"I think I feel a lot more confident than I did when I came back from the injury," said Kelly, who had to sit out from March 12 to April 6 before getting cleared for game action. "I tried to get back as quick as possible and that’s every player. I think you don’t realize it until later on how poorly you were feeling."
"I started feeling a lot better in the Conference Finals and even more so in the Finals, just skating and really thinking not about the injury as much. The offseason was great, I never had any setbacks, it felt great, everything I did. And in the preseason I feel like my feet are moving a lot better than they were."
It has helped, being on a line with two 22-year-old wingers full of energy. But that is only a small influence, compared to what the 32-year-old Kelly is able to offer them.
A strong asset for the Bruins on the ice, with his simple game and exceptional hockey sense, Kelly also adds "intangibles" with his off-ice demeanor and leadership.
"He’s pretty intense, which is good for them but he’s also a guy that can loosen them up. As you’ve probably seen, he can pretty funny at times with his dry humor," said Julien. "He’ll work with them but at the same time he’s not going to let them off the hook and be soft on them when comes game time."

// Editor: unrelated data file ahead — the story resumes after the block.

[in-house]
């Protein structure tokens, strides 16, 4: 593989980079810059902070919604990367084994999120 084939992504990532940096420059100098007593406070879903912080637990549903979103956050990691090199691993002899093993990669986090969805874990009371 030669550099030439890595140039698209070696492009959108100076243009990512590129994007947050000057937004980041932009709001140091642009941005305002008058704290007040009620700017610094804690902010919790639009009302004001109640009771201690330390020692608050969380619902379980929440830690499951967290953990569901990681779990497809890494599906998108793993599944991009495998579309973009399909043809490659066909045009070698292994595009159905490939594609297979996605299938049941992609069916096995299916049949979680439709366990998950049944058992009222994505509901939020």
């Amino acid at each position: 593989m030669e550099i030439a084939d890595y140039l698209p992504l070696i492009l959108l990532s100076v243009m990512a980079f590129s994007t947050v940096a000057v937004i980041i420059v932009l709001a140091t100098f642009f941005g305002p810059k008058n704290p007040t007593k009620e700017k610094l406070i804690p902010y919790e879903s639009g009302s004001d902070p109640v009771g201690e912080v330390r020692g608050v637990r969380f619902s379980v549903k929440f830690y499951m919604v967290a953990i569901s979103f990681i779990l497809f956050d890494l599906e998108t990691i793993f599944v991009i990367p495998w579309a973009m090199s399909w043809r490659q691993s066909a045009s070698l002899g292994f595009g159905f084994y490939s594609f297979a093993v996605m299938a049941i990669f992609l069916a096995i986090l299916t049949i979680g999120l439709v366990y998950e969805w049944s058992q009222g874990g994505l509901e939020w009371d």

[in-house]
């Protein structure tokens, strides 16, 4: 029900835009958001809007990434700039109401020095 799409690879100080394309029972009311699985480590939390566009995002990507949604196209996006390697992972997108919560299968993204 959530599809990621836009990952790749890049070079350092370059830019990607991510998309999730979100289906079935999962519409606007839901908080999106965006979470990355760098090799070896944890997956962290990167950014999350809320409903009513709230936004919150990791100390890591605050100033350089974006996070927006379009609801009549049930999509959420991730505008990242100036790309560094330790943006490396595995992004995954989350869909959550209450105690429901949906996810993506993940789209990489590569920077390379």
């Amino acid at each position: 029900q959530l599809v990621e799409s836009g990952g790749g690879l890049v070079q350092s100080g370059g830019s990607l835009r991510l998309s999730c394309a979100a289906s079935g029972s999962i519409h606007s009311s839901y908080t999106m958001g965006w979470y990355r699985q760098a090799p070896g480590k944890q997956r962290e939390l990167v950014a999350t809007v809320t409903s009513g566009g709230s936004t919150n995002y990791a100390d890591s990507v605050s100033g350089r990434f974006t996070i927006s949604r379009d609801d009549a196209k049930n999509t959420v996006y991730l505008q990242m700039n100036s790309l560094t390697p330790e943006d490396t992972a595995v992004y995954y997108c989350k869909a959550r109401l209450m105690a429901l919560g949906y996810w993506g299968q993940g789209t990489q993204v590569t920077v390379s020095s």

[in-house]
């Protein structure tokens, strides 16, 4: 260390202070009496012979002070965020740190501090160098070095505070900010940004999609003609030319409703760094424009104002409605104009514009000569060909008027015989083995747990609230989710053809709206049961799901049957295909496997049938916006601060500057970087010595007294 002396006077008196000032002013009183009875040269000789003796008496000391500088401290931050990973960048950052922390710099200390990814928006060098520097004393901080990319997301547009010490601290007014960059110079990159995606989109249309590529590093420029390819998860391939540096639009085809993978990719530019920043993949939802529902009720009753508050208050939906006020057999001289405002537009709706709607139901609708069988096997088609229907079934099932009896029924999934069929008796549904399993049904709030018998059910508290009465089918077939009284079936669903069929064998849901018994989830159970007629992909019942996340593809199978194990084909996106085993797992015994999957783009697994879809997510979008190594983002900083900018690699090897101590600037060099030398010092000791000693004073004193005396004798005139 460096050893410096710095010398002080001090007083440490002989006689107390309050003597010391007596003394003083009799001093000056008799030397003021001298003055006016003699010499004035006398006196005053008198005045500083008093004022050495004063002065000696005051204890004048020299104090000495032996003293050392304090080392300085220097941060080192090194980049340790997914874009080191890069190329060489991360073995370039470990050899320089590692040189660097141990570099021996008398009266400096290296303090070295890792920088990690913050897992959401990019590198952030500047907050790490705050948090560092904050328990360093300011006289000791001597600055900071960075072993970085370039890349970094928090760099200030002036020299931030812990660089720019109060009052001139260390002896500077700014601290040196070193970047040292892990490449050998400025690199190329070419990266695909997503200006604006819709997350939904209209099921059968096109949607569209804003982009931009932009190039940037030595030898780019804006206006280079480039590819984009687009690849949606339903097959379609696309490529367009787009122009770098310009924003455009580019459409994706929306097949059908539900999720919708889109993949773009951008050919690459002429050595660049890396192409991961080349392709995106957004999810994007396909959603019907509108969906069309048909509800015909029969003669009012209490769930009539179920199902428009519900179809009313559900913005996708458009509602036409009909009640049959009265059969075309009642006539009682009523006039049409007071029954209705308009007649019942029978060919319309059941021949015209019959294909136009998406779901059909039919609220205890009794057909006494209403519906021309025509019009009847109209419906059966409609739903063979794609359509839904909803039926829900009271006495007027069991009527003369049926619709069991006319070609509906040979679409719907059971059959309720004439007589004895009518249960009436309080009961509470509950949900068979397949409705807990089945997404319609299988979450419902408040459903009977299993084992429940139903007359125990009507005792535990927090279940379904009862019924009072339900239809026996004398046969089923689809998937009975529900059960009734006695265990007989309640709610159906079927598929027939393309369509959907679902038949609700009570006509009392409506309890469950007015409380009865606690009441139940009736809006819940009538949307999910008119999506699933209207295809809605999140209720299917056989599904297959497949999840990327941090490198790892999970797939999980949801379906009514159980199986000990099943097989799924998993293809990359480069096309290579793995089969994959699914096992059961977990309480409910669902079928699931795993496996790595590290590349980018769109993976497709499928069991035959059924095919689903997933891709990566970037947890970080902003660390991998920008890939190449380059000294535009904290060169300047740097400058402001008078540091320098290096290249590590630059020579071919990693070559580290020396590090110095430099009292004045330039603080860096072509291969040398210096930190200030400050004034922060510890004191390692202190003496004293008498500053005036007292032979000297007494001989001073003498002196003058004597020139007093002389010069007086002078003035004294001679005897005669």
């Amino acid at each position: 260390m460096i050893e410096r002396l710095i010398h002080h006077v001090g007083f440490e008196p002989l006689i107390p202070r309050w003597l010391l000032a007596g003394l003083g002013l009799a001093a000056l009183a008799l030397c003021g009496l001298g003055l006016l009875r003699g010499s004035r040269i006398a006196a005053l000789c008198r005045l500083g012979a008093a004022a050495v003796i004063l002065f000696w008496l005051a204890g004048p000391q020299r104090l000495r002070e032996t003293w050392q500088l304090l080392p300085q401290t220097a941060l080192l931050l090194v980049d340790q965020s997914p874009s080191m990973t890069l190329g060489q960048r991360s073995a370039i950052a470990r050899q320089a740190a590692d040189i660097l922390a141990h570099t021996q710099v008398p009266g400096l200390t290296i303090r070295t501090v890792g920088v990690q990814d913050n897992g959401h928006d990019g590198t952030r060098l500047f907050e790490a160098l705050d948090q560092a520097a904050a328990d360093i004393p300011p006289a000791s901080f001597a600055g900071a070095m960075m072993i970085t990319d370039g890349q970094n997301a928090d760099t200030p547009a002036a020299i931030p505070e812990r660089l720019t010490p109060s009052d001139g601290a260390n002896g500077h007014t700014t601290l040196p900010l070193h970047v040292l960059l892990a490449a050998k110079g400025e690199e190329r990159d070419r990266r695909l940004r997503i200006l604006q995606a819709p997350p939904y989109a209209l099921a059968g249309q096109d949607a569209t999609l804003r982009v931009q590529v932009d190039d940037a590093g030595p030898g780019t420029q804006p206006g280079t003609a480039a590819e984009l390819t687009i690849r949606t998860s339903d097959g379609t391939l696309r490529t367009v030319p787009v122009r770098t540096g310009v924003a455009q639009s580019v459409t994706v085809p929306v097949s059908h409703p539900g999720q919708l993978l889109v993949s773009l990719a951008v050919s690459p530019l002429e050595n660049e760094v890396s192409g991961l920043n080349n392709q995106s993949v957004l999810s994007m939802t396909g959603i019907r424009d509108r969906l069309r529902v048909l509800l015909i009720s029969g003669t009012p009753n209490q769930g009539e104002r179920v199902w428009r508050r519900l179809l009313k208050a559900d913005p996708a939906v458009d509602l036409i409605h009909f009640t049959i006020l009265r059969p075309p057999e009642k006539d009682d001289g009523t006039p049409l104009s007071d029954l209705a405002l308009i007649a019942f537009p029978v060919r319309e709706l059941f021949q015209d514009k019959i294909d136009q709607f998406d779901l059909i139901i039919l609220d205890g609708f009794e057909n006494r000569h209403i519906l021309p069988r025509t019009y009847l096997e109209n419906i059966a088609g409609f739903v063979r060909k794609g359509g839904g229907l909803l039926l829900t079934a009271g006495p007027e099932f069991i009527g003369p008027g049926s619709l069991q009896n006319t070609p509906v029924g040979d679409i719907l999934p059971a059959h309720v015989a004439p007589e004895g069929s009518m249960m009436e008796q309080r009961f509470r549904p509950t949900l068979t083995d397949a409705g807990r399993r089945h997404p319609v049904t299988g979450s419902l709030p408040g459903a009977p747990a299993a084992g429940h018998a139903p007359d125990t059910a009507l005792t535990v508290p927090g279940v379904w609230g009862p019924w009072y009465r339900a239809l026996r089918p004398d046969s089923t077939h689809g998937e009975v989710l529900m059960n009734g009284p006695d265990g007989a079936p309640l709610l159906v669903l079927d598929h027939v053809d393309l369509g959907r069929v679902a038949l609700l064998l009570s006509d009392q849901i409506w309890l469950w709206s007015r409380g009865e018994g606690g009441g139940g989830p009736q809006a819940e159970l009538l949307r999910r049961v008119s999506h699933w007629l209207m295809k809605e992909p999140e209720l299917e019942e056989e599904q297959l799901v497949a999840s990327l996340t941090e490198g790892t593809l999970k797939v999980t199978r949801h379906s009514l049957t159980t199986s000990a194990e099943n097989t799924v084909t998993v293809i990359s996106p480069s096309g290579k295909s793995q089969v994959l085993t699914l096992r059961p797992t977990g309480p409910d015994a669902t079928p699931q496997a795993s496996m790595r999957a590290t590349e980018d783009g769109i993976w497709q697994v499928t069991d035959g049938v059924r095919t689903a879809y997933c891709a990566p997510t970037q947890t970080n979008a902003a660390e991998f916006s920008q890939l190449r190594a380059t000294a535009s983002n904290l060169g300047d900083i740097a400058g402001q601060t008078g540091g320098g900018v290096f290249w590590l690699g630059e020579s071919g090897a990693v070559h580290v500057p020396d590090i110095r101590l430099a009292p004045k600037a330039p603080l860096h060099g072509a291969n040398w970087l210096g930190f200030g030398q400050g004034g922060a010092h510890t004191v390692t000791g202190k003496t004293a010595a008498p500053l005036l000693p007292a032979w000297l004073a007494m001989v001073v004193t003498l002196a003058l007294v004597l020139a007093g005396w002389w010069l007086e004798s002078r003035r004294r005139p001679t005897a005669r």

"He requests and demands from them as much as he would anybody else and I think that’s good for those young players."
"I think it’s just getting those guys comfortable with playing with me, with each other," said Kelly, whose familiarity playing with Caron before has also helped breed the quick-forming chemistry with Smith.
"So even off the ice just joke around with them and have fun."
Playing on the same line with Kelly since the start of training camp, Smith has had more than a month of getting to know him.
"He definitely brings a lighter atmosphere," laughed the winger, when I spoke with him at the start of the regular season, after making the B's opening night roster ('Do I have to answer the questions seriously?' he had joked.)
"He and March are kind of always bickering back at each other, so that's pretty funny. Once you get to know him, he's chirping, he's making fun of everyone."
"So that's just a couple of things that lighten the mood all of the time and make it easier for me, so, you know, I'm not the quiet kid in the corner," he smiled.
Smith has also been influenced by Kelly's communication on the ice.
"He's a really smart player, so he's always backing me up if I'm in the wrong position. He's always behind me. He's always communicating," said Smith.
So far, that approach has resulted in three players combining for three goals and two assists in the first four games.
"They've made smart plays defensively and made smart plays offensively, I thought they've played extremely well," said Kelly, of his wingers.
"If only I could get Reilly to talk a little more, then he'd be perfect," he laughed. "He is very quiet, I asked him in the game [against Detroit] on the bench in the third if he had said a word tonight."
"He said, 'Well there's not much to say'."
It's alright to be quiet, when you have a confident, vocal centerman leading the way.